WHILE Mornington Peninsula Shire might make box office money from allowing The Briars wildlife sanctuary to be used as a stage and backdrop for a Harry Potter show, it may cost councillors at the ballot box in October.
With the Potter shows running from April to July, opponents of the shows are out for revenge and vowing to make sure the nightly shows remain fresh in voters’ memories.
The Mornington Peninsula branch of The Greens is organising for protesters to attend the council’s Tuesday 6 February public meeting at Rosebud.
The Greens also wants more information on the deal, reminding councillors of their recent and repeated commitments to “transparency”.
It is understood some councillors have been scrambling to find a way out of the contract but are hampered by fear of costly legal action.
“Due to confidentiality obligations, we are unable to discuss the financial aspects of this event at this time,” the mayor Cr Simon Brooks told The News.
Without disclosing any details of the financial deal, the shire has stated that it is “excited to have partnered with Warner Bros. Discovery Global Themed Entertainment, Fever and IMG to present Harry Potter: A Forbidden Forest Experience”. The shire’s website appears to be part of a marketing plan, providing online links to ticket sellers.
The shire’s Lobbying Policy, in part, states that its purpose is “to promote trust in the integrity of council processes and to ensure that lobbying is fair and does not undermine public confidence in impartial, open and transparent decision making”.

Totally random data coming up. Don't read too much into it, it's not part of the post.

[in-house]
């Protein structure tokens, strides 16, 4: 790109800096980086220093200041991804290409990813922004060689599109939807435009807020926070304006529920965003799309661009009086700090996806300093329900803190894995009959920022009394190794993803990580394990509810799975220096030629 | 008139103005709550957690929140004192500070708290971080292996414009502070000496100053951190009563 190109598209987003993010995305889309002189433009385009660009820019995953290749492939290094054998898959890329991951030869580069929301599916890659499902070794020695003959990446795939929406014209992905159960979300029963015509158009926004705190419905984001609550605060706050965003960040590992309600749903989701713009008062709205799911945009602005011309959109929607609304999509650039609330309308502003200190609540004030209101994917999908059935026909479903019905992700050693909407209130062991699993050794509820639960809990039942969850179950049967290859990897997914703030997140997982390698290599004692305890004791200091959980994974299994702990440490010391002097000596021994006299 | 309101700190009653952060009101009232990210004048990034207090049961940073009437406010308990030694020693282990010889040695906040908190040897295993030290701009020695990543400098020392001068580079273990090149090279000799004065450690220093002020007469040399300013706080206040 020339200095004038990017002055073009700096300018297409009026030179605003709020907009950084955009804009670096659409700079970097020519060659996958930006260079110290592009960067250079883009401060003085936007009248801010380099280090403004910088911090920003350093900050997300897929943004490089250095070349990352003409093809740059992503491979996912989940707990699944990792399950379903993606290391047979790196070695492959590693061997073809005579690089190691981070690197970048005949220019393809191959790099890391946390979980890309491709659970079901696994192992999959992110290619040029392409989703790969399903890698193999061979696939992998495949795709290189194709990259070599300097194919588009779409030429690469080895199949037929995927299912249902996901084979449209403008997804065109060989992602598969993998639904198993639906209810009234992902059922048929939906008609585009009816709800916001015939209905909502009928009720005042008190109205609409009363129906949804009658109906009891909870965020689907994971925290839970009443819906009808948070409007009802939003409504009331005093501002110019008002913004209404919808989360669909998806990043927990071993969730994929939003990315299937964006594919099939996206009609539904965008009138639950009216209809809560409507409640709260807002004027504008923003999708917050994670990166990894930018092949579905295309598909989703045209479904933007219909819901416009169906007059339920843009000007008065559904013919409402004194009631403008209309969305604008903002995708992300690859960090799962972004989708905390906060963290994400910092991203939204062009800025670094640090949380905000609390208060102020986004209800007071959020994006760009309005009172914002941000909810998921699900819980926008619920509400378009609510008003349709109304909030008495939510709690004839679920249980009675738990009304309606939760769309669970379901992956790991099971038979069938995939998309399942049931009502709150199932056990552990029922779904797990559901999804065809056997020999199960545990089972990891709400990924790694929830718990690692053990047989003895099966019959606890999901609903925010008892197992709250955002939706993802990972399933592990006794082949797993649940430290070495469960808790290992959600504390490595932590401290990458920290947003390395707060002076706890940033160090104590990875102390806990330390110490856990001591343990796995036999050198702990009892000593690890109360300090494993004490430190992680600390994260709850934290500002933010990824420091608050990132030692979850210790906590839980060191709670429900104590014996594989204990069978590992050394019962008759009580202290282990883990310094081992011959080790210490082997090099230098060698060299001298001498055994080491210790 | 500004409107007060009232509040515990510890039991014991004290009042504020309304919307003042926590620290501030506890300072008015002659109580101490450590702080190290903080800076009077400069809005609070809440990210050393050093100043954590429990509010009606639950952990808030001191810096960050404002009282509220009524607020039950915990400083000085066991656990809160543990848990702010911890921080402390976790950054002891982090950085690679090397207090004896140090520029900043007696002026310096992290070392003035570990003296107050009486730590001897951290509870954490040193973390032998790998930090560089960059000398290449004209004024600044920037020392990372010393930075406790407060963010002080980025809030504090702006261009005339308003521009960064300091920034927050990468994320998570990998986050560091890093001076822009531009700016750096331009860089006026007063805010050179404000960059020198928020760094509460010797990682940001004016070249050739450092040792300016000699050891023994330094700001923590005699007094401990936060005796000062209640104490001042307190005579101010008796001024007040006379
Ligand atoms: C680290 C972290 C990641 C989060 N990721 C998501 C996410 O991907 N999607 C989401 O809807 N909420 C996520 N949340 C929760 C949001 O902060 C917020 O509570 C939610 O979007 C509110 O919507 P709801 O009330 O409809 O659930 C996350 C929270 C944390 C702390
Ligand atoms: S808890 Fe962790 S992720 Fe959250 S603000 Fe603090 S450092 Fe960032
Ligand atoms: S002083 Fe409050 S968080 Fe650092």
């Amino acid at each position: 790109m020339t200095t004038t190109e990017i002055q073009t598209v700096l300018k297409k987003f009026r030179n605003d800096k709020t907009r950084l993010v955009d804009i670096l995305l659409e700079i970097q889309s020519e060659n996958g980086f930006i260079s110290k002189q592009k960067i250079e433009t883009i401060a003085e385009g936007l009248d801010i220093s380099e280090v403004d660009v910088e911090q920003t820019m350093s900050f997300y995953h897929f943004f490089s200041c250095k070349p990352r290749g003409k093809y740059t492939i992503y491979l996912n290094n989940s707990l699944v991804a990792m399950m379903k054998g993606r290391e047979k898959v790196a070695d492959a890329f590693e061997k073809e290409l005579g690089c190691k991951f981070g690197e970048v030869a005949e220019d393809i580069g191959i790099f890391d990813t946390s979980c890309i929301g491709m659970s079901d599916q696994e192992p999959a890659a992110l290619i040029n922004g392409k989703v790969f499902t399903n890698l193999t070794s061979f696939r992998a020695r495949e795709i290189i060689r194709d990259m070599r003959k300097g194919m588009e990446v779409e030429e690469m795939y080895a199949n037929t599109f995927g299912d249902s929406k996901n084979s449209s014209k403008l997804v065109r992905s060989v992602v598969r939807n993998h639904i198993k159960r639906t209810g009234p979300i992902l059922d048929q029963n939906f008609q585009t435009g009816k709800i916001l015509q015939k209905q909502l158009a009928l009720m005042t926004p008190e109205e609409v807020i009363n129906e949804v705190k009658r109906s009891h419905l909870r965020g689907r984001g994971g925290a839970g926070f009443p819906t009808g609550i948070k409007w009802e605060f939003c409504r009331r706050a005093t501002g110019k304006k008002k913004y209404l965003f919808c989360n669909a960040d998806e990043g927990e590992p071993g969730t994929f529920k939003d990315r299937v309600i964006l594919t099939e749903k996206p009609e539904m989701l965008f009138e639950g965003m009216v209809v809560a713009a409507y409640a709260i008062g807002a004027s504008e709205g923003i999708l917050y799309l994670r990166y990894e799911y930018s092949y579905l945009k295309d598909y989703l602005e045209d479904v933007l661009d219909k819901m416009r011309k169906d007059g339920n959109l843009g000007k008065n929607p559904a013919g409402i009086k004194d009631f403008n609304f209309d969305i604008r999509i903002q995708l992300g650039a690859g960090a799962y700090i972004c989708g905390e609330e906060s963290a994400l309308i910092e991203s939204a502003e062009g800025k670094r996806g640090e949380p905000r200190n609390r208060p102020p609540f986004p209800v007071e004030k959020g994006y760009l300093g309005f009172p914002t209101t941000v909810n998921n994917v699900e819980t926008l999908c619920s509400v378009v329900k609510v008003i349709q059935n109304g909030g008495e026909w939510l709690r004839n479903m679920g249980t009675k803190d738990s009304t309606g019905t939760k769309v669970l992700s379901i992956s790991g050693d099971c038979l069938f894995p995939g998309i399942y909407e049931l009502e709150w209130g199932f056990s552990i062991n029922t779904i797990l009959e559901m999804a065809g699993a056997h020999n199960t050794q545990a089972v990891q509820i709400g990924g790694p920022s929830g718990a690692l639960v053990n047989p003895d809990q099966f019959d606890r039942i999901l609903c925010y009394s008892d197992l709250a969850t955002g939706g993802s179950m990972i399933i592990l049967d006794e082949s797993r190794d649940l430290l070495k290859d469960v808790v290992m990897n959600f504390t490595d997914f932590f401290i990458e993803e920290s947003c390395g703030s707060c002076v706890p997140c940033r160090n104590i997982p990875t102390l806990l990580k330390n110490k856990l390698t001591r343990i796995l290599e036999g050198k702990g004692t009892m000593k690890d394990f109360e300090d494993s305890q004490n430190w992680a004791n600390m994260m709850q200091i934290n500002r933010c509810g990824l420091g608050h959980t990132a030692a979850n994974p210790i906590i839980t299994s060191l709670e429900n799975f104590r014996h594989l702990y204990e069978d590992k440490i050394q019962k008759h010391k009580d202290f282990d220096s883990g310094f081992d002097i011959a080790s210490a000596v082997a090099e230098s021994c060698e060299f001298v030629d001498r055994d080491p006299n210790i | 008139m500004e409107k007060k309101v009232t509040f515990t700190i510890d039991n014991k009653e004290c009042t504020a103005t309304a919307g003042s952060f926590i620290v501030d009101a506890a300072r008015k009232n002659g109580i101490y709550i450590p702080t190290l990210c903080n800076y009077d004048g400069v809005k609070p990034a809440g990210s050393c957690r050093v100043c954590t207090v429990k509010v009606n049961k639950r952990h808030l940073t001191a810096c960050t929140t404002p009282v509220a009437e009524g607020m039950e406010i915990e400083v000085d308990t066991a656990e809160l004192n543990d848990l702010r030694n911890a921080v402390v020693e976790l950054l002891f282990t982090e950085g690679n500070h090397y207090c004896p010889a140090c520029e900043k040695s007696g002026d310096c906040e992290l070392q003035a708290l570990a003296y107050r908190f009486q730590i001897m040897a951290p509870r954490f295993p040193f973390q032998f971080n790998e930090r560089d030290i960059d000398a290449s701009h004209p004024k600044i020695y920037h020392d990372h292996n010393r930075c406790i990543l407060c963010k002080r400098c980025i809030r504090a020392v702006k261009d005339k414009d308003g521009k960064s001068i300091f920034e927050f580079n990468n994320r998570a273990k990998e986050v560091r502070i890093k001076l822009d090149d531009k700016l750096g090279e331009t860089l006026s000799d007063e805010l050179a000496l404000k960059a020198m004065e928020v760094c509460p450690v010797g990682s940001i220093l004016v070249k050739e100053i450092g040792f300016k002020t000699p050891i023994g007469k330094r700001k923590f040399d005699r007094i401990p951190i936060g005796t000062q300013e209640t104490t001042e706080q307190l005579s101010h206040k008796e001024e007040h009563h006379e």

“The transparency of council decisions, actions and information is to be ensured.”
The shire’s claims that “the footprint of the event is roughly one per cent of the total Briars area and seven per cent of the sanctuary” may also be misleading. While the measurements might encompass the tracks to be trodden by the “audience”, no mention is made of the distance that the sounds and lights of the show will travel.
“The event will unlock significant lasting benefits, both for The Briars and the Mornington Peninsula more broadly,” the shire states on its website.
It estimates “economic benefits to the broader region … in the order of $25 – $35 million”.
“We care deeply about the peninsula’s wildlife and are committed to its welfare. That’s why we created a wildlife sanctuary at The Briars. We are confident measures we are putting in place will minimise any impact the event may have on wildlife.”
A Deakin University-based research team believes the Potter show’s lights and artificial noises “has considerable potential to cause significant impacts on powerful owls (Ninox strenua) and other wildlife”.
The team’s two years of research has found a pair of endangered powerful owls “call The Briars home” and that they are “completely reliant on habitat within The Briars park”.
“This particular territorial pair also happen to have successfully used an artificial nest box to breed the last couple of breeding seasons, which is an extremely rare circumstance”.
The powerful owls’ breeding season coincides with the Potter season and the research team says the use of a nesting box by the owls at The Briars “suggests that this pair are already under great stress from reduced critical habitat options and their use of a nest box must be treated with extra sensitivity considerations”.